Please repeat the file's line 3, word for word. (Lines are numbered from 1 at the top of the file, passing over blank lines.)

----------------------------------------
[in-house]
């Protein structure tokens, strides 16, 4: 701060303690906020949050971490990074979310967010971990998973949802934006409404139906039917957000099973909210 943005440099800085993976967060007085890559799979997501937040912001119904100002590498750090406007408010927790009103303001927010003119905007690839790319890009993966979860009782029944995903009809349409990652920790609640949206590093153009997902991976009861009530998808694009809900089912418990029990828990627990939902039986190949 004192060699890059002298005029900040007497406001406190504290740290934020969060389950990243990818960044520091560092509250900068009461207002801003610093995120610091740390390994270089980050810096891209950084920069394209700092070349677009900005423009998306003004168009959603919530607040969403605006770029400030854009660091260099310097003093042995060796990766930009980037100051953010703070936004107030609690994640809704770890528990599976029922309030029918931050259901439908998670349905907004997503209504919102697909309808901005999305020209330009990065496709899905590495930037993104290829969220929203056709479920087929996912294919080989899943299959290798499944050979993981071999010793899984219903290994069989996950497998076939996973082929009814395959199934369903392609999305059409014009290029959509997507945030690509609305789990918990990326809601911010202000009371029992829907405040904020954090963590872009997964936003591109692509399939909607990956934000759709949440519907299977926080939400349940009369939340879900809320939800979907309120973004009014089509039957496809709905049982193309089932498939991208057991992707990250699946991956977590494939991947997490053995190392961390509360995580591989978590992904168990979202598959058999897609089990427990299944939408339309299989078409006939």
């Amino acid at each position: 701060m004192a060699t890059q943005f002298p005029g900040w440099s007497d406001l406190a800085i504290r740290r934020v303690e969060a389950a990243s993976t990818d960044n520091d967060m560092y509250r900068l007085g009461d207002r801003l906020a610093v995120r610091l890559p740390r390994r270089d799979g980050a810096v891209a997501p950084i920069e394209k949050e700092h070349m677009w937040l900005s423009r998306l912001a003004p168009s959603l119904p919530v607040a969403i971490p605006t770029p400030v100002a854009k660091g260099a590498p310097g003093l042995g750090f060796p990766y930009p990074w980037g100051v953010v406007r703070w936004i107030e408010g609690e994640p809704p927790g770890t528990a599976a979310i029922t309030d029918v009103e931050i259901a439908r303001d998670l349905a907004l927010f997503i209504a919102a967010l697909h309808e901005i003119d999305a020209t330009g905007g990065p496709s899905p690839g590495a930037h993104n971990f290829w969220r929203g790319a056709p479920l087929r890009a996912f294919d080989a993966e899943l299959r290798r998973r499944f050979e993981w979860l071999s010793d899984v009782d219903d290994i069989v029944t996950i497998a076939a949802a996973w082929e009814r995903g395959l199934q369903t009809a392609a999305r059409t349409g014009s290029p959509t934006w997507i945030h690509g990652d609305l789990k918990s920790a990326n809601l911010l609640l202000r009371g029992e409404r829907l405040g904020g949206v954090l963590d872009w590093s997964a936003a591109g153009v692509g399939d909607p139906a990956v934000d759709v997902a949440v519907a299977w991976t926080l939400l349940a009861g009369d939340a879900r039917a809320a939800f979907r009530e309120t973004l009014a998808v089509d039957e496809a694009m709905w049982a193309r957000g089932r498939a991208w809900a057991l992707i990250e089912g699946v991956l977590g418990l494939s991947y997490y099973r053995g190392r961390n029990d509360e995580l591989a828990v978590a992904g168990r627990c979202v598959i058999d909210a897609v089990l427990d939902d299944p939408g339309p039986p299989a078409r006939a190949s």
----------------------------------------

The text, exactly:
């Amino acid at each position: 701060m004192a060699t890059q943005f002298p005029g900040w440099s007497d406001l406190a800085i504290r740290r934020v303690e969060a389950a990243s993976t990818d960044n520091d967060m560092y509250r900068l007085g009461d207002r801003l906020a610093v995120r610091l890559p740390r390994r270089d799979g980050a810096v891209a997501p950084i920069e394209k949050e700092h070349m677009w937040l900005s423009r998306l912001a003004p168009s959603l119904p919530v607040a969403i971490p605006t770029p400030v100002a854009k660091g260099a590498p310097g003093l042995g750090f060796p990766y930009p990074w980037g100051v953010v406007r703070w936004i107030e408010g609690e994640p809704p927790g770890t528990a599976a979310i029922t309030d029918v009103e931050i259901a439908r303001d998670l349905a907004l927010f997503i209504a919102a967010l697909h309808e901005i003119d999305a020209t330009g905007g990065p496709s899905p690839g590495a930037h993104n971990f290829w969220r929203g790319a056709p479920l087929r890009a996912f294919d080989a993966e899943l299959r290798r998973r499944f050979e993981w979860l071999s010793d899984v009782d219903d290994i069989v029944t996950i497998a076939a949802a996973w082929e009814r995903g395959l199934q369903t009809a392609a999305r059409t349409g014009s290029p959509t934006w997507i945030h690509g990652d609305l789990k918990s920790a990326n809601l911010l609640l202000r009371g029992e409404r829907l405040g904020g949206v954090l963590d872009w590093s997964a936003a591109g153009v692509g399939d909607p139906a990956v934000d759709v997902a949440v519907a299977w991976t926080l939400l349940a009861g009369d939340a879900r039917a809320a939800f979907r009530e309120t973004l009014a998808v089509d039957e496809a694009m709905w049982a193309r957000g089932r498939a991208w809900a057991l992707i990250e089912g699946v991956l977590g418990l494939s991947y997490y099973r053995g190392r961390n029990d509360e995580l591989a828990v978590a992904g168990r627990c979202v598959i058999d909210a897609v089990l427990d939902d299944p939408g339309p039986p299989a078409r006939a190949s």